So, you probably were wondering why I haven’t been posting much lately…
Well, if you follow me on Twitter, you would’ve realized that I had been on a Tesla Motors Model S powered roadtrip from Southern California to the East Coast…
Starting tomorrow, 9am Pacific (12 noon Eastern, 5pm BST, 6pm CET), I will be releasing a post on what I call “pseudo-real-time” basis.
Basically, I had drafted a bunch of posts that are set to publish four weeks from the time that the actual day “happened”.
However, the focus of today’s post is the subject of what things did we do before we even rolled off from home to go East.
1) Get a check up from Tesla.
A few weeks prior to the start of the trip, we had Tesla give the car a look over and verify its “road worthiness”. The car was around 36,000 miles at the time and some of the tires may need to be replaced, so it was a good idea to have them check it out.
It turned out that one of the tires did need to be replaced (this is one of those things that Teslas do go through a lot (a lot more for 21″ wheels and P series Models S).)
So, we took the opportunity to do the thing that is an option for Single Drive Model S models.
2) We bought a spare wheel and tire.
And put one of the “old tires” in the frunk. Basically, we replaced the one tire that needed to be replaced and had them install that in the rear. The OTHER rear tire is the brand new wheel and tire, and the remaining tire with good tread was moved in the frunk. The two front tires had good and even treadwear to each other, so the tires were “somewhat” balanced (in terms of treadwear, etc.) so we left those in place in the front.
The service center put the spare in a plastic bag to protect the frunk, but during our trip, and many a down-time at a supercharger, we found out that we could also pick up the very stylish Tesla Tire Tote
Even though Tesla has a “loaner” program for tires that could be deployed by its fleet of third-party tow trucks to a Tesla owner that is in “tire distress”, we’ve found that all the “loaners” could be all deployed in a high density area such as Southern California, nor did we trust that this program may be in place in long stretches of “somewhat Tesla rare” Wyoming or South Dakota. So, it was “insurance” for the trip and the future. Besides, a larger frunk is an advantage that Rear Wheel drive Model S has over our Dual Drive younger brethren.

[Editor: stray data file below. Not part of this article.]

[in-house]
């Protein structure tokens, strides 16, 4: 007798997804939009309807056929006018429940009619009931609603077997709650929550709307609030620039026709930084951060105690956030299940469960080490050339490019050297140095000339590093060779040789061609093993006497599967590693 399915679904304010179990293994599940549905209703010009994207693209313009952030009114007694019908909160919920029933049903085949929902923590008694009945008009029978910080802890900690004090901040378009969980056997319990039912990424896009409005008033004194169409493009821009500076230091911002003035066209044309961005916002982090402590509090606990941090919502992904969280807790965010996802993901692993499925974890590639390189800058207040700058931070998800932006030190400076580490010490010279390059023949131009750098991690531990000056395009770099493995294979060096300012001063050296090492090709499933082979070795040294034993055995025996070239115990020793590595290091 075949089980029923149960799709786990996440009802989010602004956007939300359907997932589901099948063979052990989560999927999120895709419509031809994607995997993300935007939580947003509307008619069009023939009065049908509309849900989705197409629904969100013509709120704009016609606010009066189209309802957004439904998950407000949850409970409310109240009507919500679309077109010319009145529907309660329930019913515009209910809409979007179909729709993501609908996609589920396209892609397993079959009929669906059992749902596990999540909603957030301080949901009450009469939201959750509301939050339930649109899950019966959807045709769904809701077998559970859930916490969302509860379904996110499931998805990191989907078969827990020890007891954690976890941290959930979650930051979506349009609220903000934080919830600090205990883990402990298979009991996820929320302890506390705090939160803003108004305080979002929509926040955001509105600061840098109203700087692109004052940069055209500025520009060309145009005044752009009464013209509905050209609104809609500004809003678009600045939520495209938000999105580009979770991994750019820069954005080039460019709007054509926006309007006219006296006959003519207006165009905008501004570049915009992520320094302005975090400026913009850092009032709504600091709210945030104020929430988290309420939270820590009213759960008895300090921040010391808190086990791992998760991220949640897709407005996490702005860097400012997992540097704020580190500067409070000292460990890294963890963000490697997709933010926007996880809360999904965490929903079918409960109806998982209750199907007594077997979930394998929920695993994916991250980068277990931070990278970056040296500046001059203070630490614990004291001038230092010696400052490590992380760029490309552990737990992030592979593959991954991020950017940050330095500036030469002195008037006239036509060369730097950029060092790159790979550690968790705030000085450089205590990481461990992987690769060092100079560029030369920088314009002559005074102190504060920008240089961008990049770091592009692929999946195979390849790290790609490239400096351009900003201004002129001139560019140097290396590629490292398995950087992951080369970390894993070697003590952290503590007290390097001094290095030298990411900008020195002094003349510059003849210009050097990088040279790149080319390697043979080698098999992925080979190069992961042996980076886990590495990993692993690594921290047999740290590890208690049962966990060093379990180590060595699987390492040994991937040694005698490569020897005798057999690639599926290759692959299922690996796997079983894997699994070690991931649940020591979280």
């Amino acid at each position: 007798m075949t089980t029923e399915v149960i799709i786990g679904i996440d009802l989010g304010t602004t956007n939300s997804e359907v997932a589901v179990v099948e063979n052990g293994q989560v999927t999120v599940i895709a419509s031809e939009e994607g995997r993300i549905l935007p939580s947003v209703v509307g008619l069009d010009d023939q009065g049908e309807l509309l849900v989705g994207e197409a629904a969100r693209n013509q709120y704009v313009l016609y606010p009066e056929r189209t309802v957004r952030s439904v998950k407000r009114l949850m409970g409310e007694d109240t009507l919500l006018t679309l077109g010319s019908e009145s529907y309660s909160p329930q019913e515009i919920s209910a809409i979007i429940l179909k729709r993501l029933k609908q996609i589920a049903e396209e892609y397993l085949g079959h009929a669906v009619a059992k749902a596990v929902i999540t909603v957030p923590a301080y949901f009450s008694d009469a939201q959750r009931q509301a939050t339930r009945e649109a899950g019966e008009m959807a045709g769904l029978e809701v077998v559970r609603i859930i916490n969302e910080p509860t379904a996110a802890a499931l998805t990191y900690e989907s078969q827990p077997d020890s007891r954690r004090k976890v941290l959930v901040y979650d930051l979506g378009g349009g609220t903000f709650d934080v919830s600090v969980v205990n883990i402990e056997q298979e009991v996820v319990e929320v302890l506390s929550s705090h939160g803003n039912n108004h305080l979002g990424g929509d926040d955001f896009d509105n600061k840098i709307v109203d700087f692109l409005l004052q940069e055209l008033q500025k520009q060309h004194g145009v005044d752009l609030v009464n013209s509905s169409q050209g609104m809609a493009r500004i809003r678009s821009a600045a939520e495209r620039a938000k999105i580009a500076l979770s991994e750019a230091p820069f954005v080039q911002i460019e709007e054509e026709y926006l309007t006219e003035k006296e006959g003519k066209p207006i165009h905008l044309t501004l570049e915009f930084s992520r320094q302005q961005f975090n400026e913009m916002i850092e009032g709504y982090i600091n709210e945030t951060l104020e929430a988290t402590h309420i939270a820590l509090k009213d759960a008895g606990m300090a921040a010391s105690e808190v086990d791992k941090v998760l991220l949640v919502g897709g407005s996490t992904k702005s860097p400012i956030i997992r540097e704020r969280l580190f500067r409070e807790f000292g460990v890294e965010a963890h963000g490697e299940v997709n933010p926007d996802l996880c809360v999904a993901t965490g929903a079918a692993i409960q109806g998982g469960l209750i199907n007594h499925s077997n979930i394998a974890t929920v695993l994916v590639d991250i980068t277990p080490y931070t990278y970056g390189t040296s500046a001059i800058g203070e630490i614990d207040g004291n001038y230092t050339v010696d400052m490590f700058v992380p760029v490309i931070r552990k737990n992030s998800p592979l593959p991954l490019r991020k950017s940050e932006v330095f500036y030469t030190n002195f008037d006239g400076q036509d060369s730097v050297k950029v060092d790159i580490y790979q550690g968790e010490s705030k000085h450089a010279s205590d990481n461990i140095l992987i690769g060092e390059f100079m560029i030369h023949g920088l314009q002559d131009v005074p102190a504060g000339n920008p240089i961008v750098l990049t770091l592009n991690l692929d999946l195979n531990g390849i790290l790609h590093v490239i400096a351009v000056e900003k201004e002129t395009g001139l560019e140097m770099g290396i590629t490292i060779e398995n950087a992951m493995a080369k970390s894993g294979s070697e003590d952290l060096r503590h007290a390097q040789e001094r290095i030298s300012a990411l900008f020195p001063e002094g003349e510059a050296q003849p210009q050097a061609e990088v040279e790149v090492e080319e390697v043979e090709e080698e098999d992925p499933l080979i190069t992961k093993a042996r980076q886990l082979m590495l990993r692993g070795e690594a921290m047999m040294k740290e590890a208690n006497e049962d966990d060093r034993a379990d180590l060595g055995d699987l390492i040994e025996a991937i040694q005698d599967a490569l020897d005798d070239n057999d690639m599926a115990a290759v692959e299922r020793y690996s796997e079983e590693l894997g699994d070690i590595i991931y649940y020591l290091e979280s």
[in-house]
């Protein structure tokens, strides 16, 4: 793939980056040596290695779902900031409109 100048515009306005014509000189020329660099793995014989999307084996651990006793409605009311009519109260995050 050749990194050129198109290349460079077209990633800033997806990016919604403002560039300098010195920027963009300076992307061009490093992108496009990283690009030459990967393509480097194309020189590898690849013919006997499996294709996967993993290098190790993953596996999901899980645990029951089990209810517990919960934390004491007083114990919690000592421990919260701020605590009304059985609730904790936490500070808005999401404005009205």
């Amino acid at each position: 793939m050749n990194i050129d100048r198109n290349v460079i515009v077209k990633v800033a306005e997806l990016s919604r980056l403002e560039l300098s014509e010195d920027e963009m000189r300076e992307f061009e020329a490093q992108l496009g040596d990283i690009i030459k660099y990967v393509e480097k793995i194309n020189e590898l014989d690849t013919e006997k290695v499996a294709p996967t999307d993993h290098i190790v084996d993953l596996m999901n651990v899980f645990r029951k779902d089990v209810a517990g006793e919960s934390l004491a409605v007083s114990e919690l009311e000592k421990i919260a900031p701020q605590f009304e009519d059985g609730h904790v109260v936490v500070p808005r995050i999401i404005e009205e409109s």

3) Scheduled bill payments.
4) Stopped mail delivery.
5) Arranged for someone to check on the house.
6) Notified our neighbors to keep an eye on the house (and let them know that someone will be coming by sporadically.)
7) Book several hotels in advance so that one has a goal and lodging already set up.
8) Pack all “extra” charging adapters.
We bought a CHAdeMO adapter, our JESLA (which we bought for the Roadster and Active E) but is basically a Model S Universal Mobile Connector with a J1772 head, instead of a Model S head. NEMA 6-50 adapter (because we have one) as well as spare NEMA 14-50 and NEMA 5-15 connectors.
9) Even a “really long” 120V extension cord, “just in case”.
Because you don’t want to have to stretch the connector like we did with our Active E, back when we first got it.
So, do yourself a favor and bring a LONG high gauge external extension cord.
(and here’s a picture with two extremes of “charging” L1 100 foot, 12 gauge extension cord (rated to 15Amps) and a L3 CHAdeMO adapter for the Model S)
That’s it… We feel that we’re prepared and our daily posts from four weeks ago will start publishing starting tomorrow.
Enjoy our ride.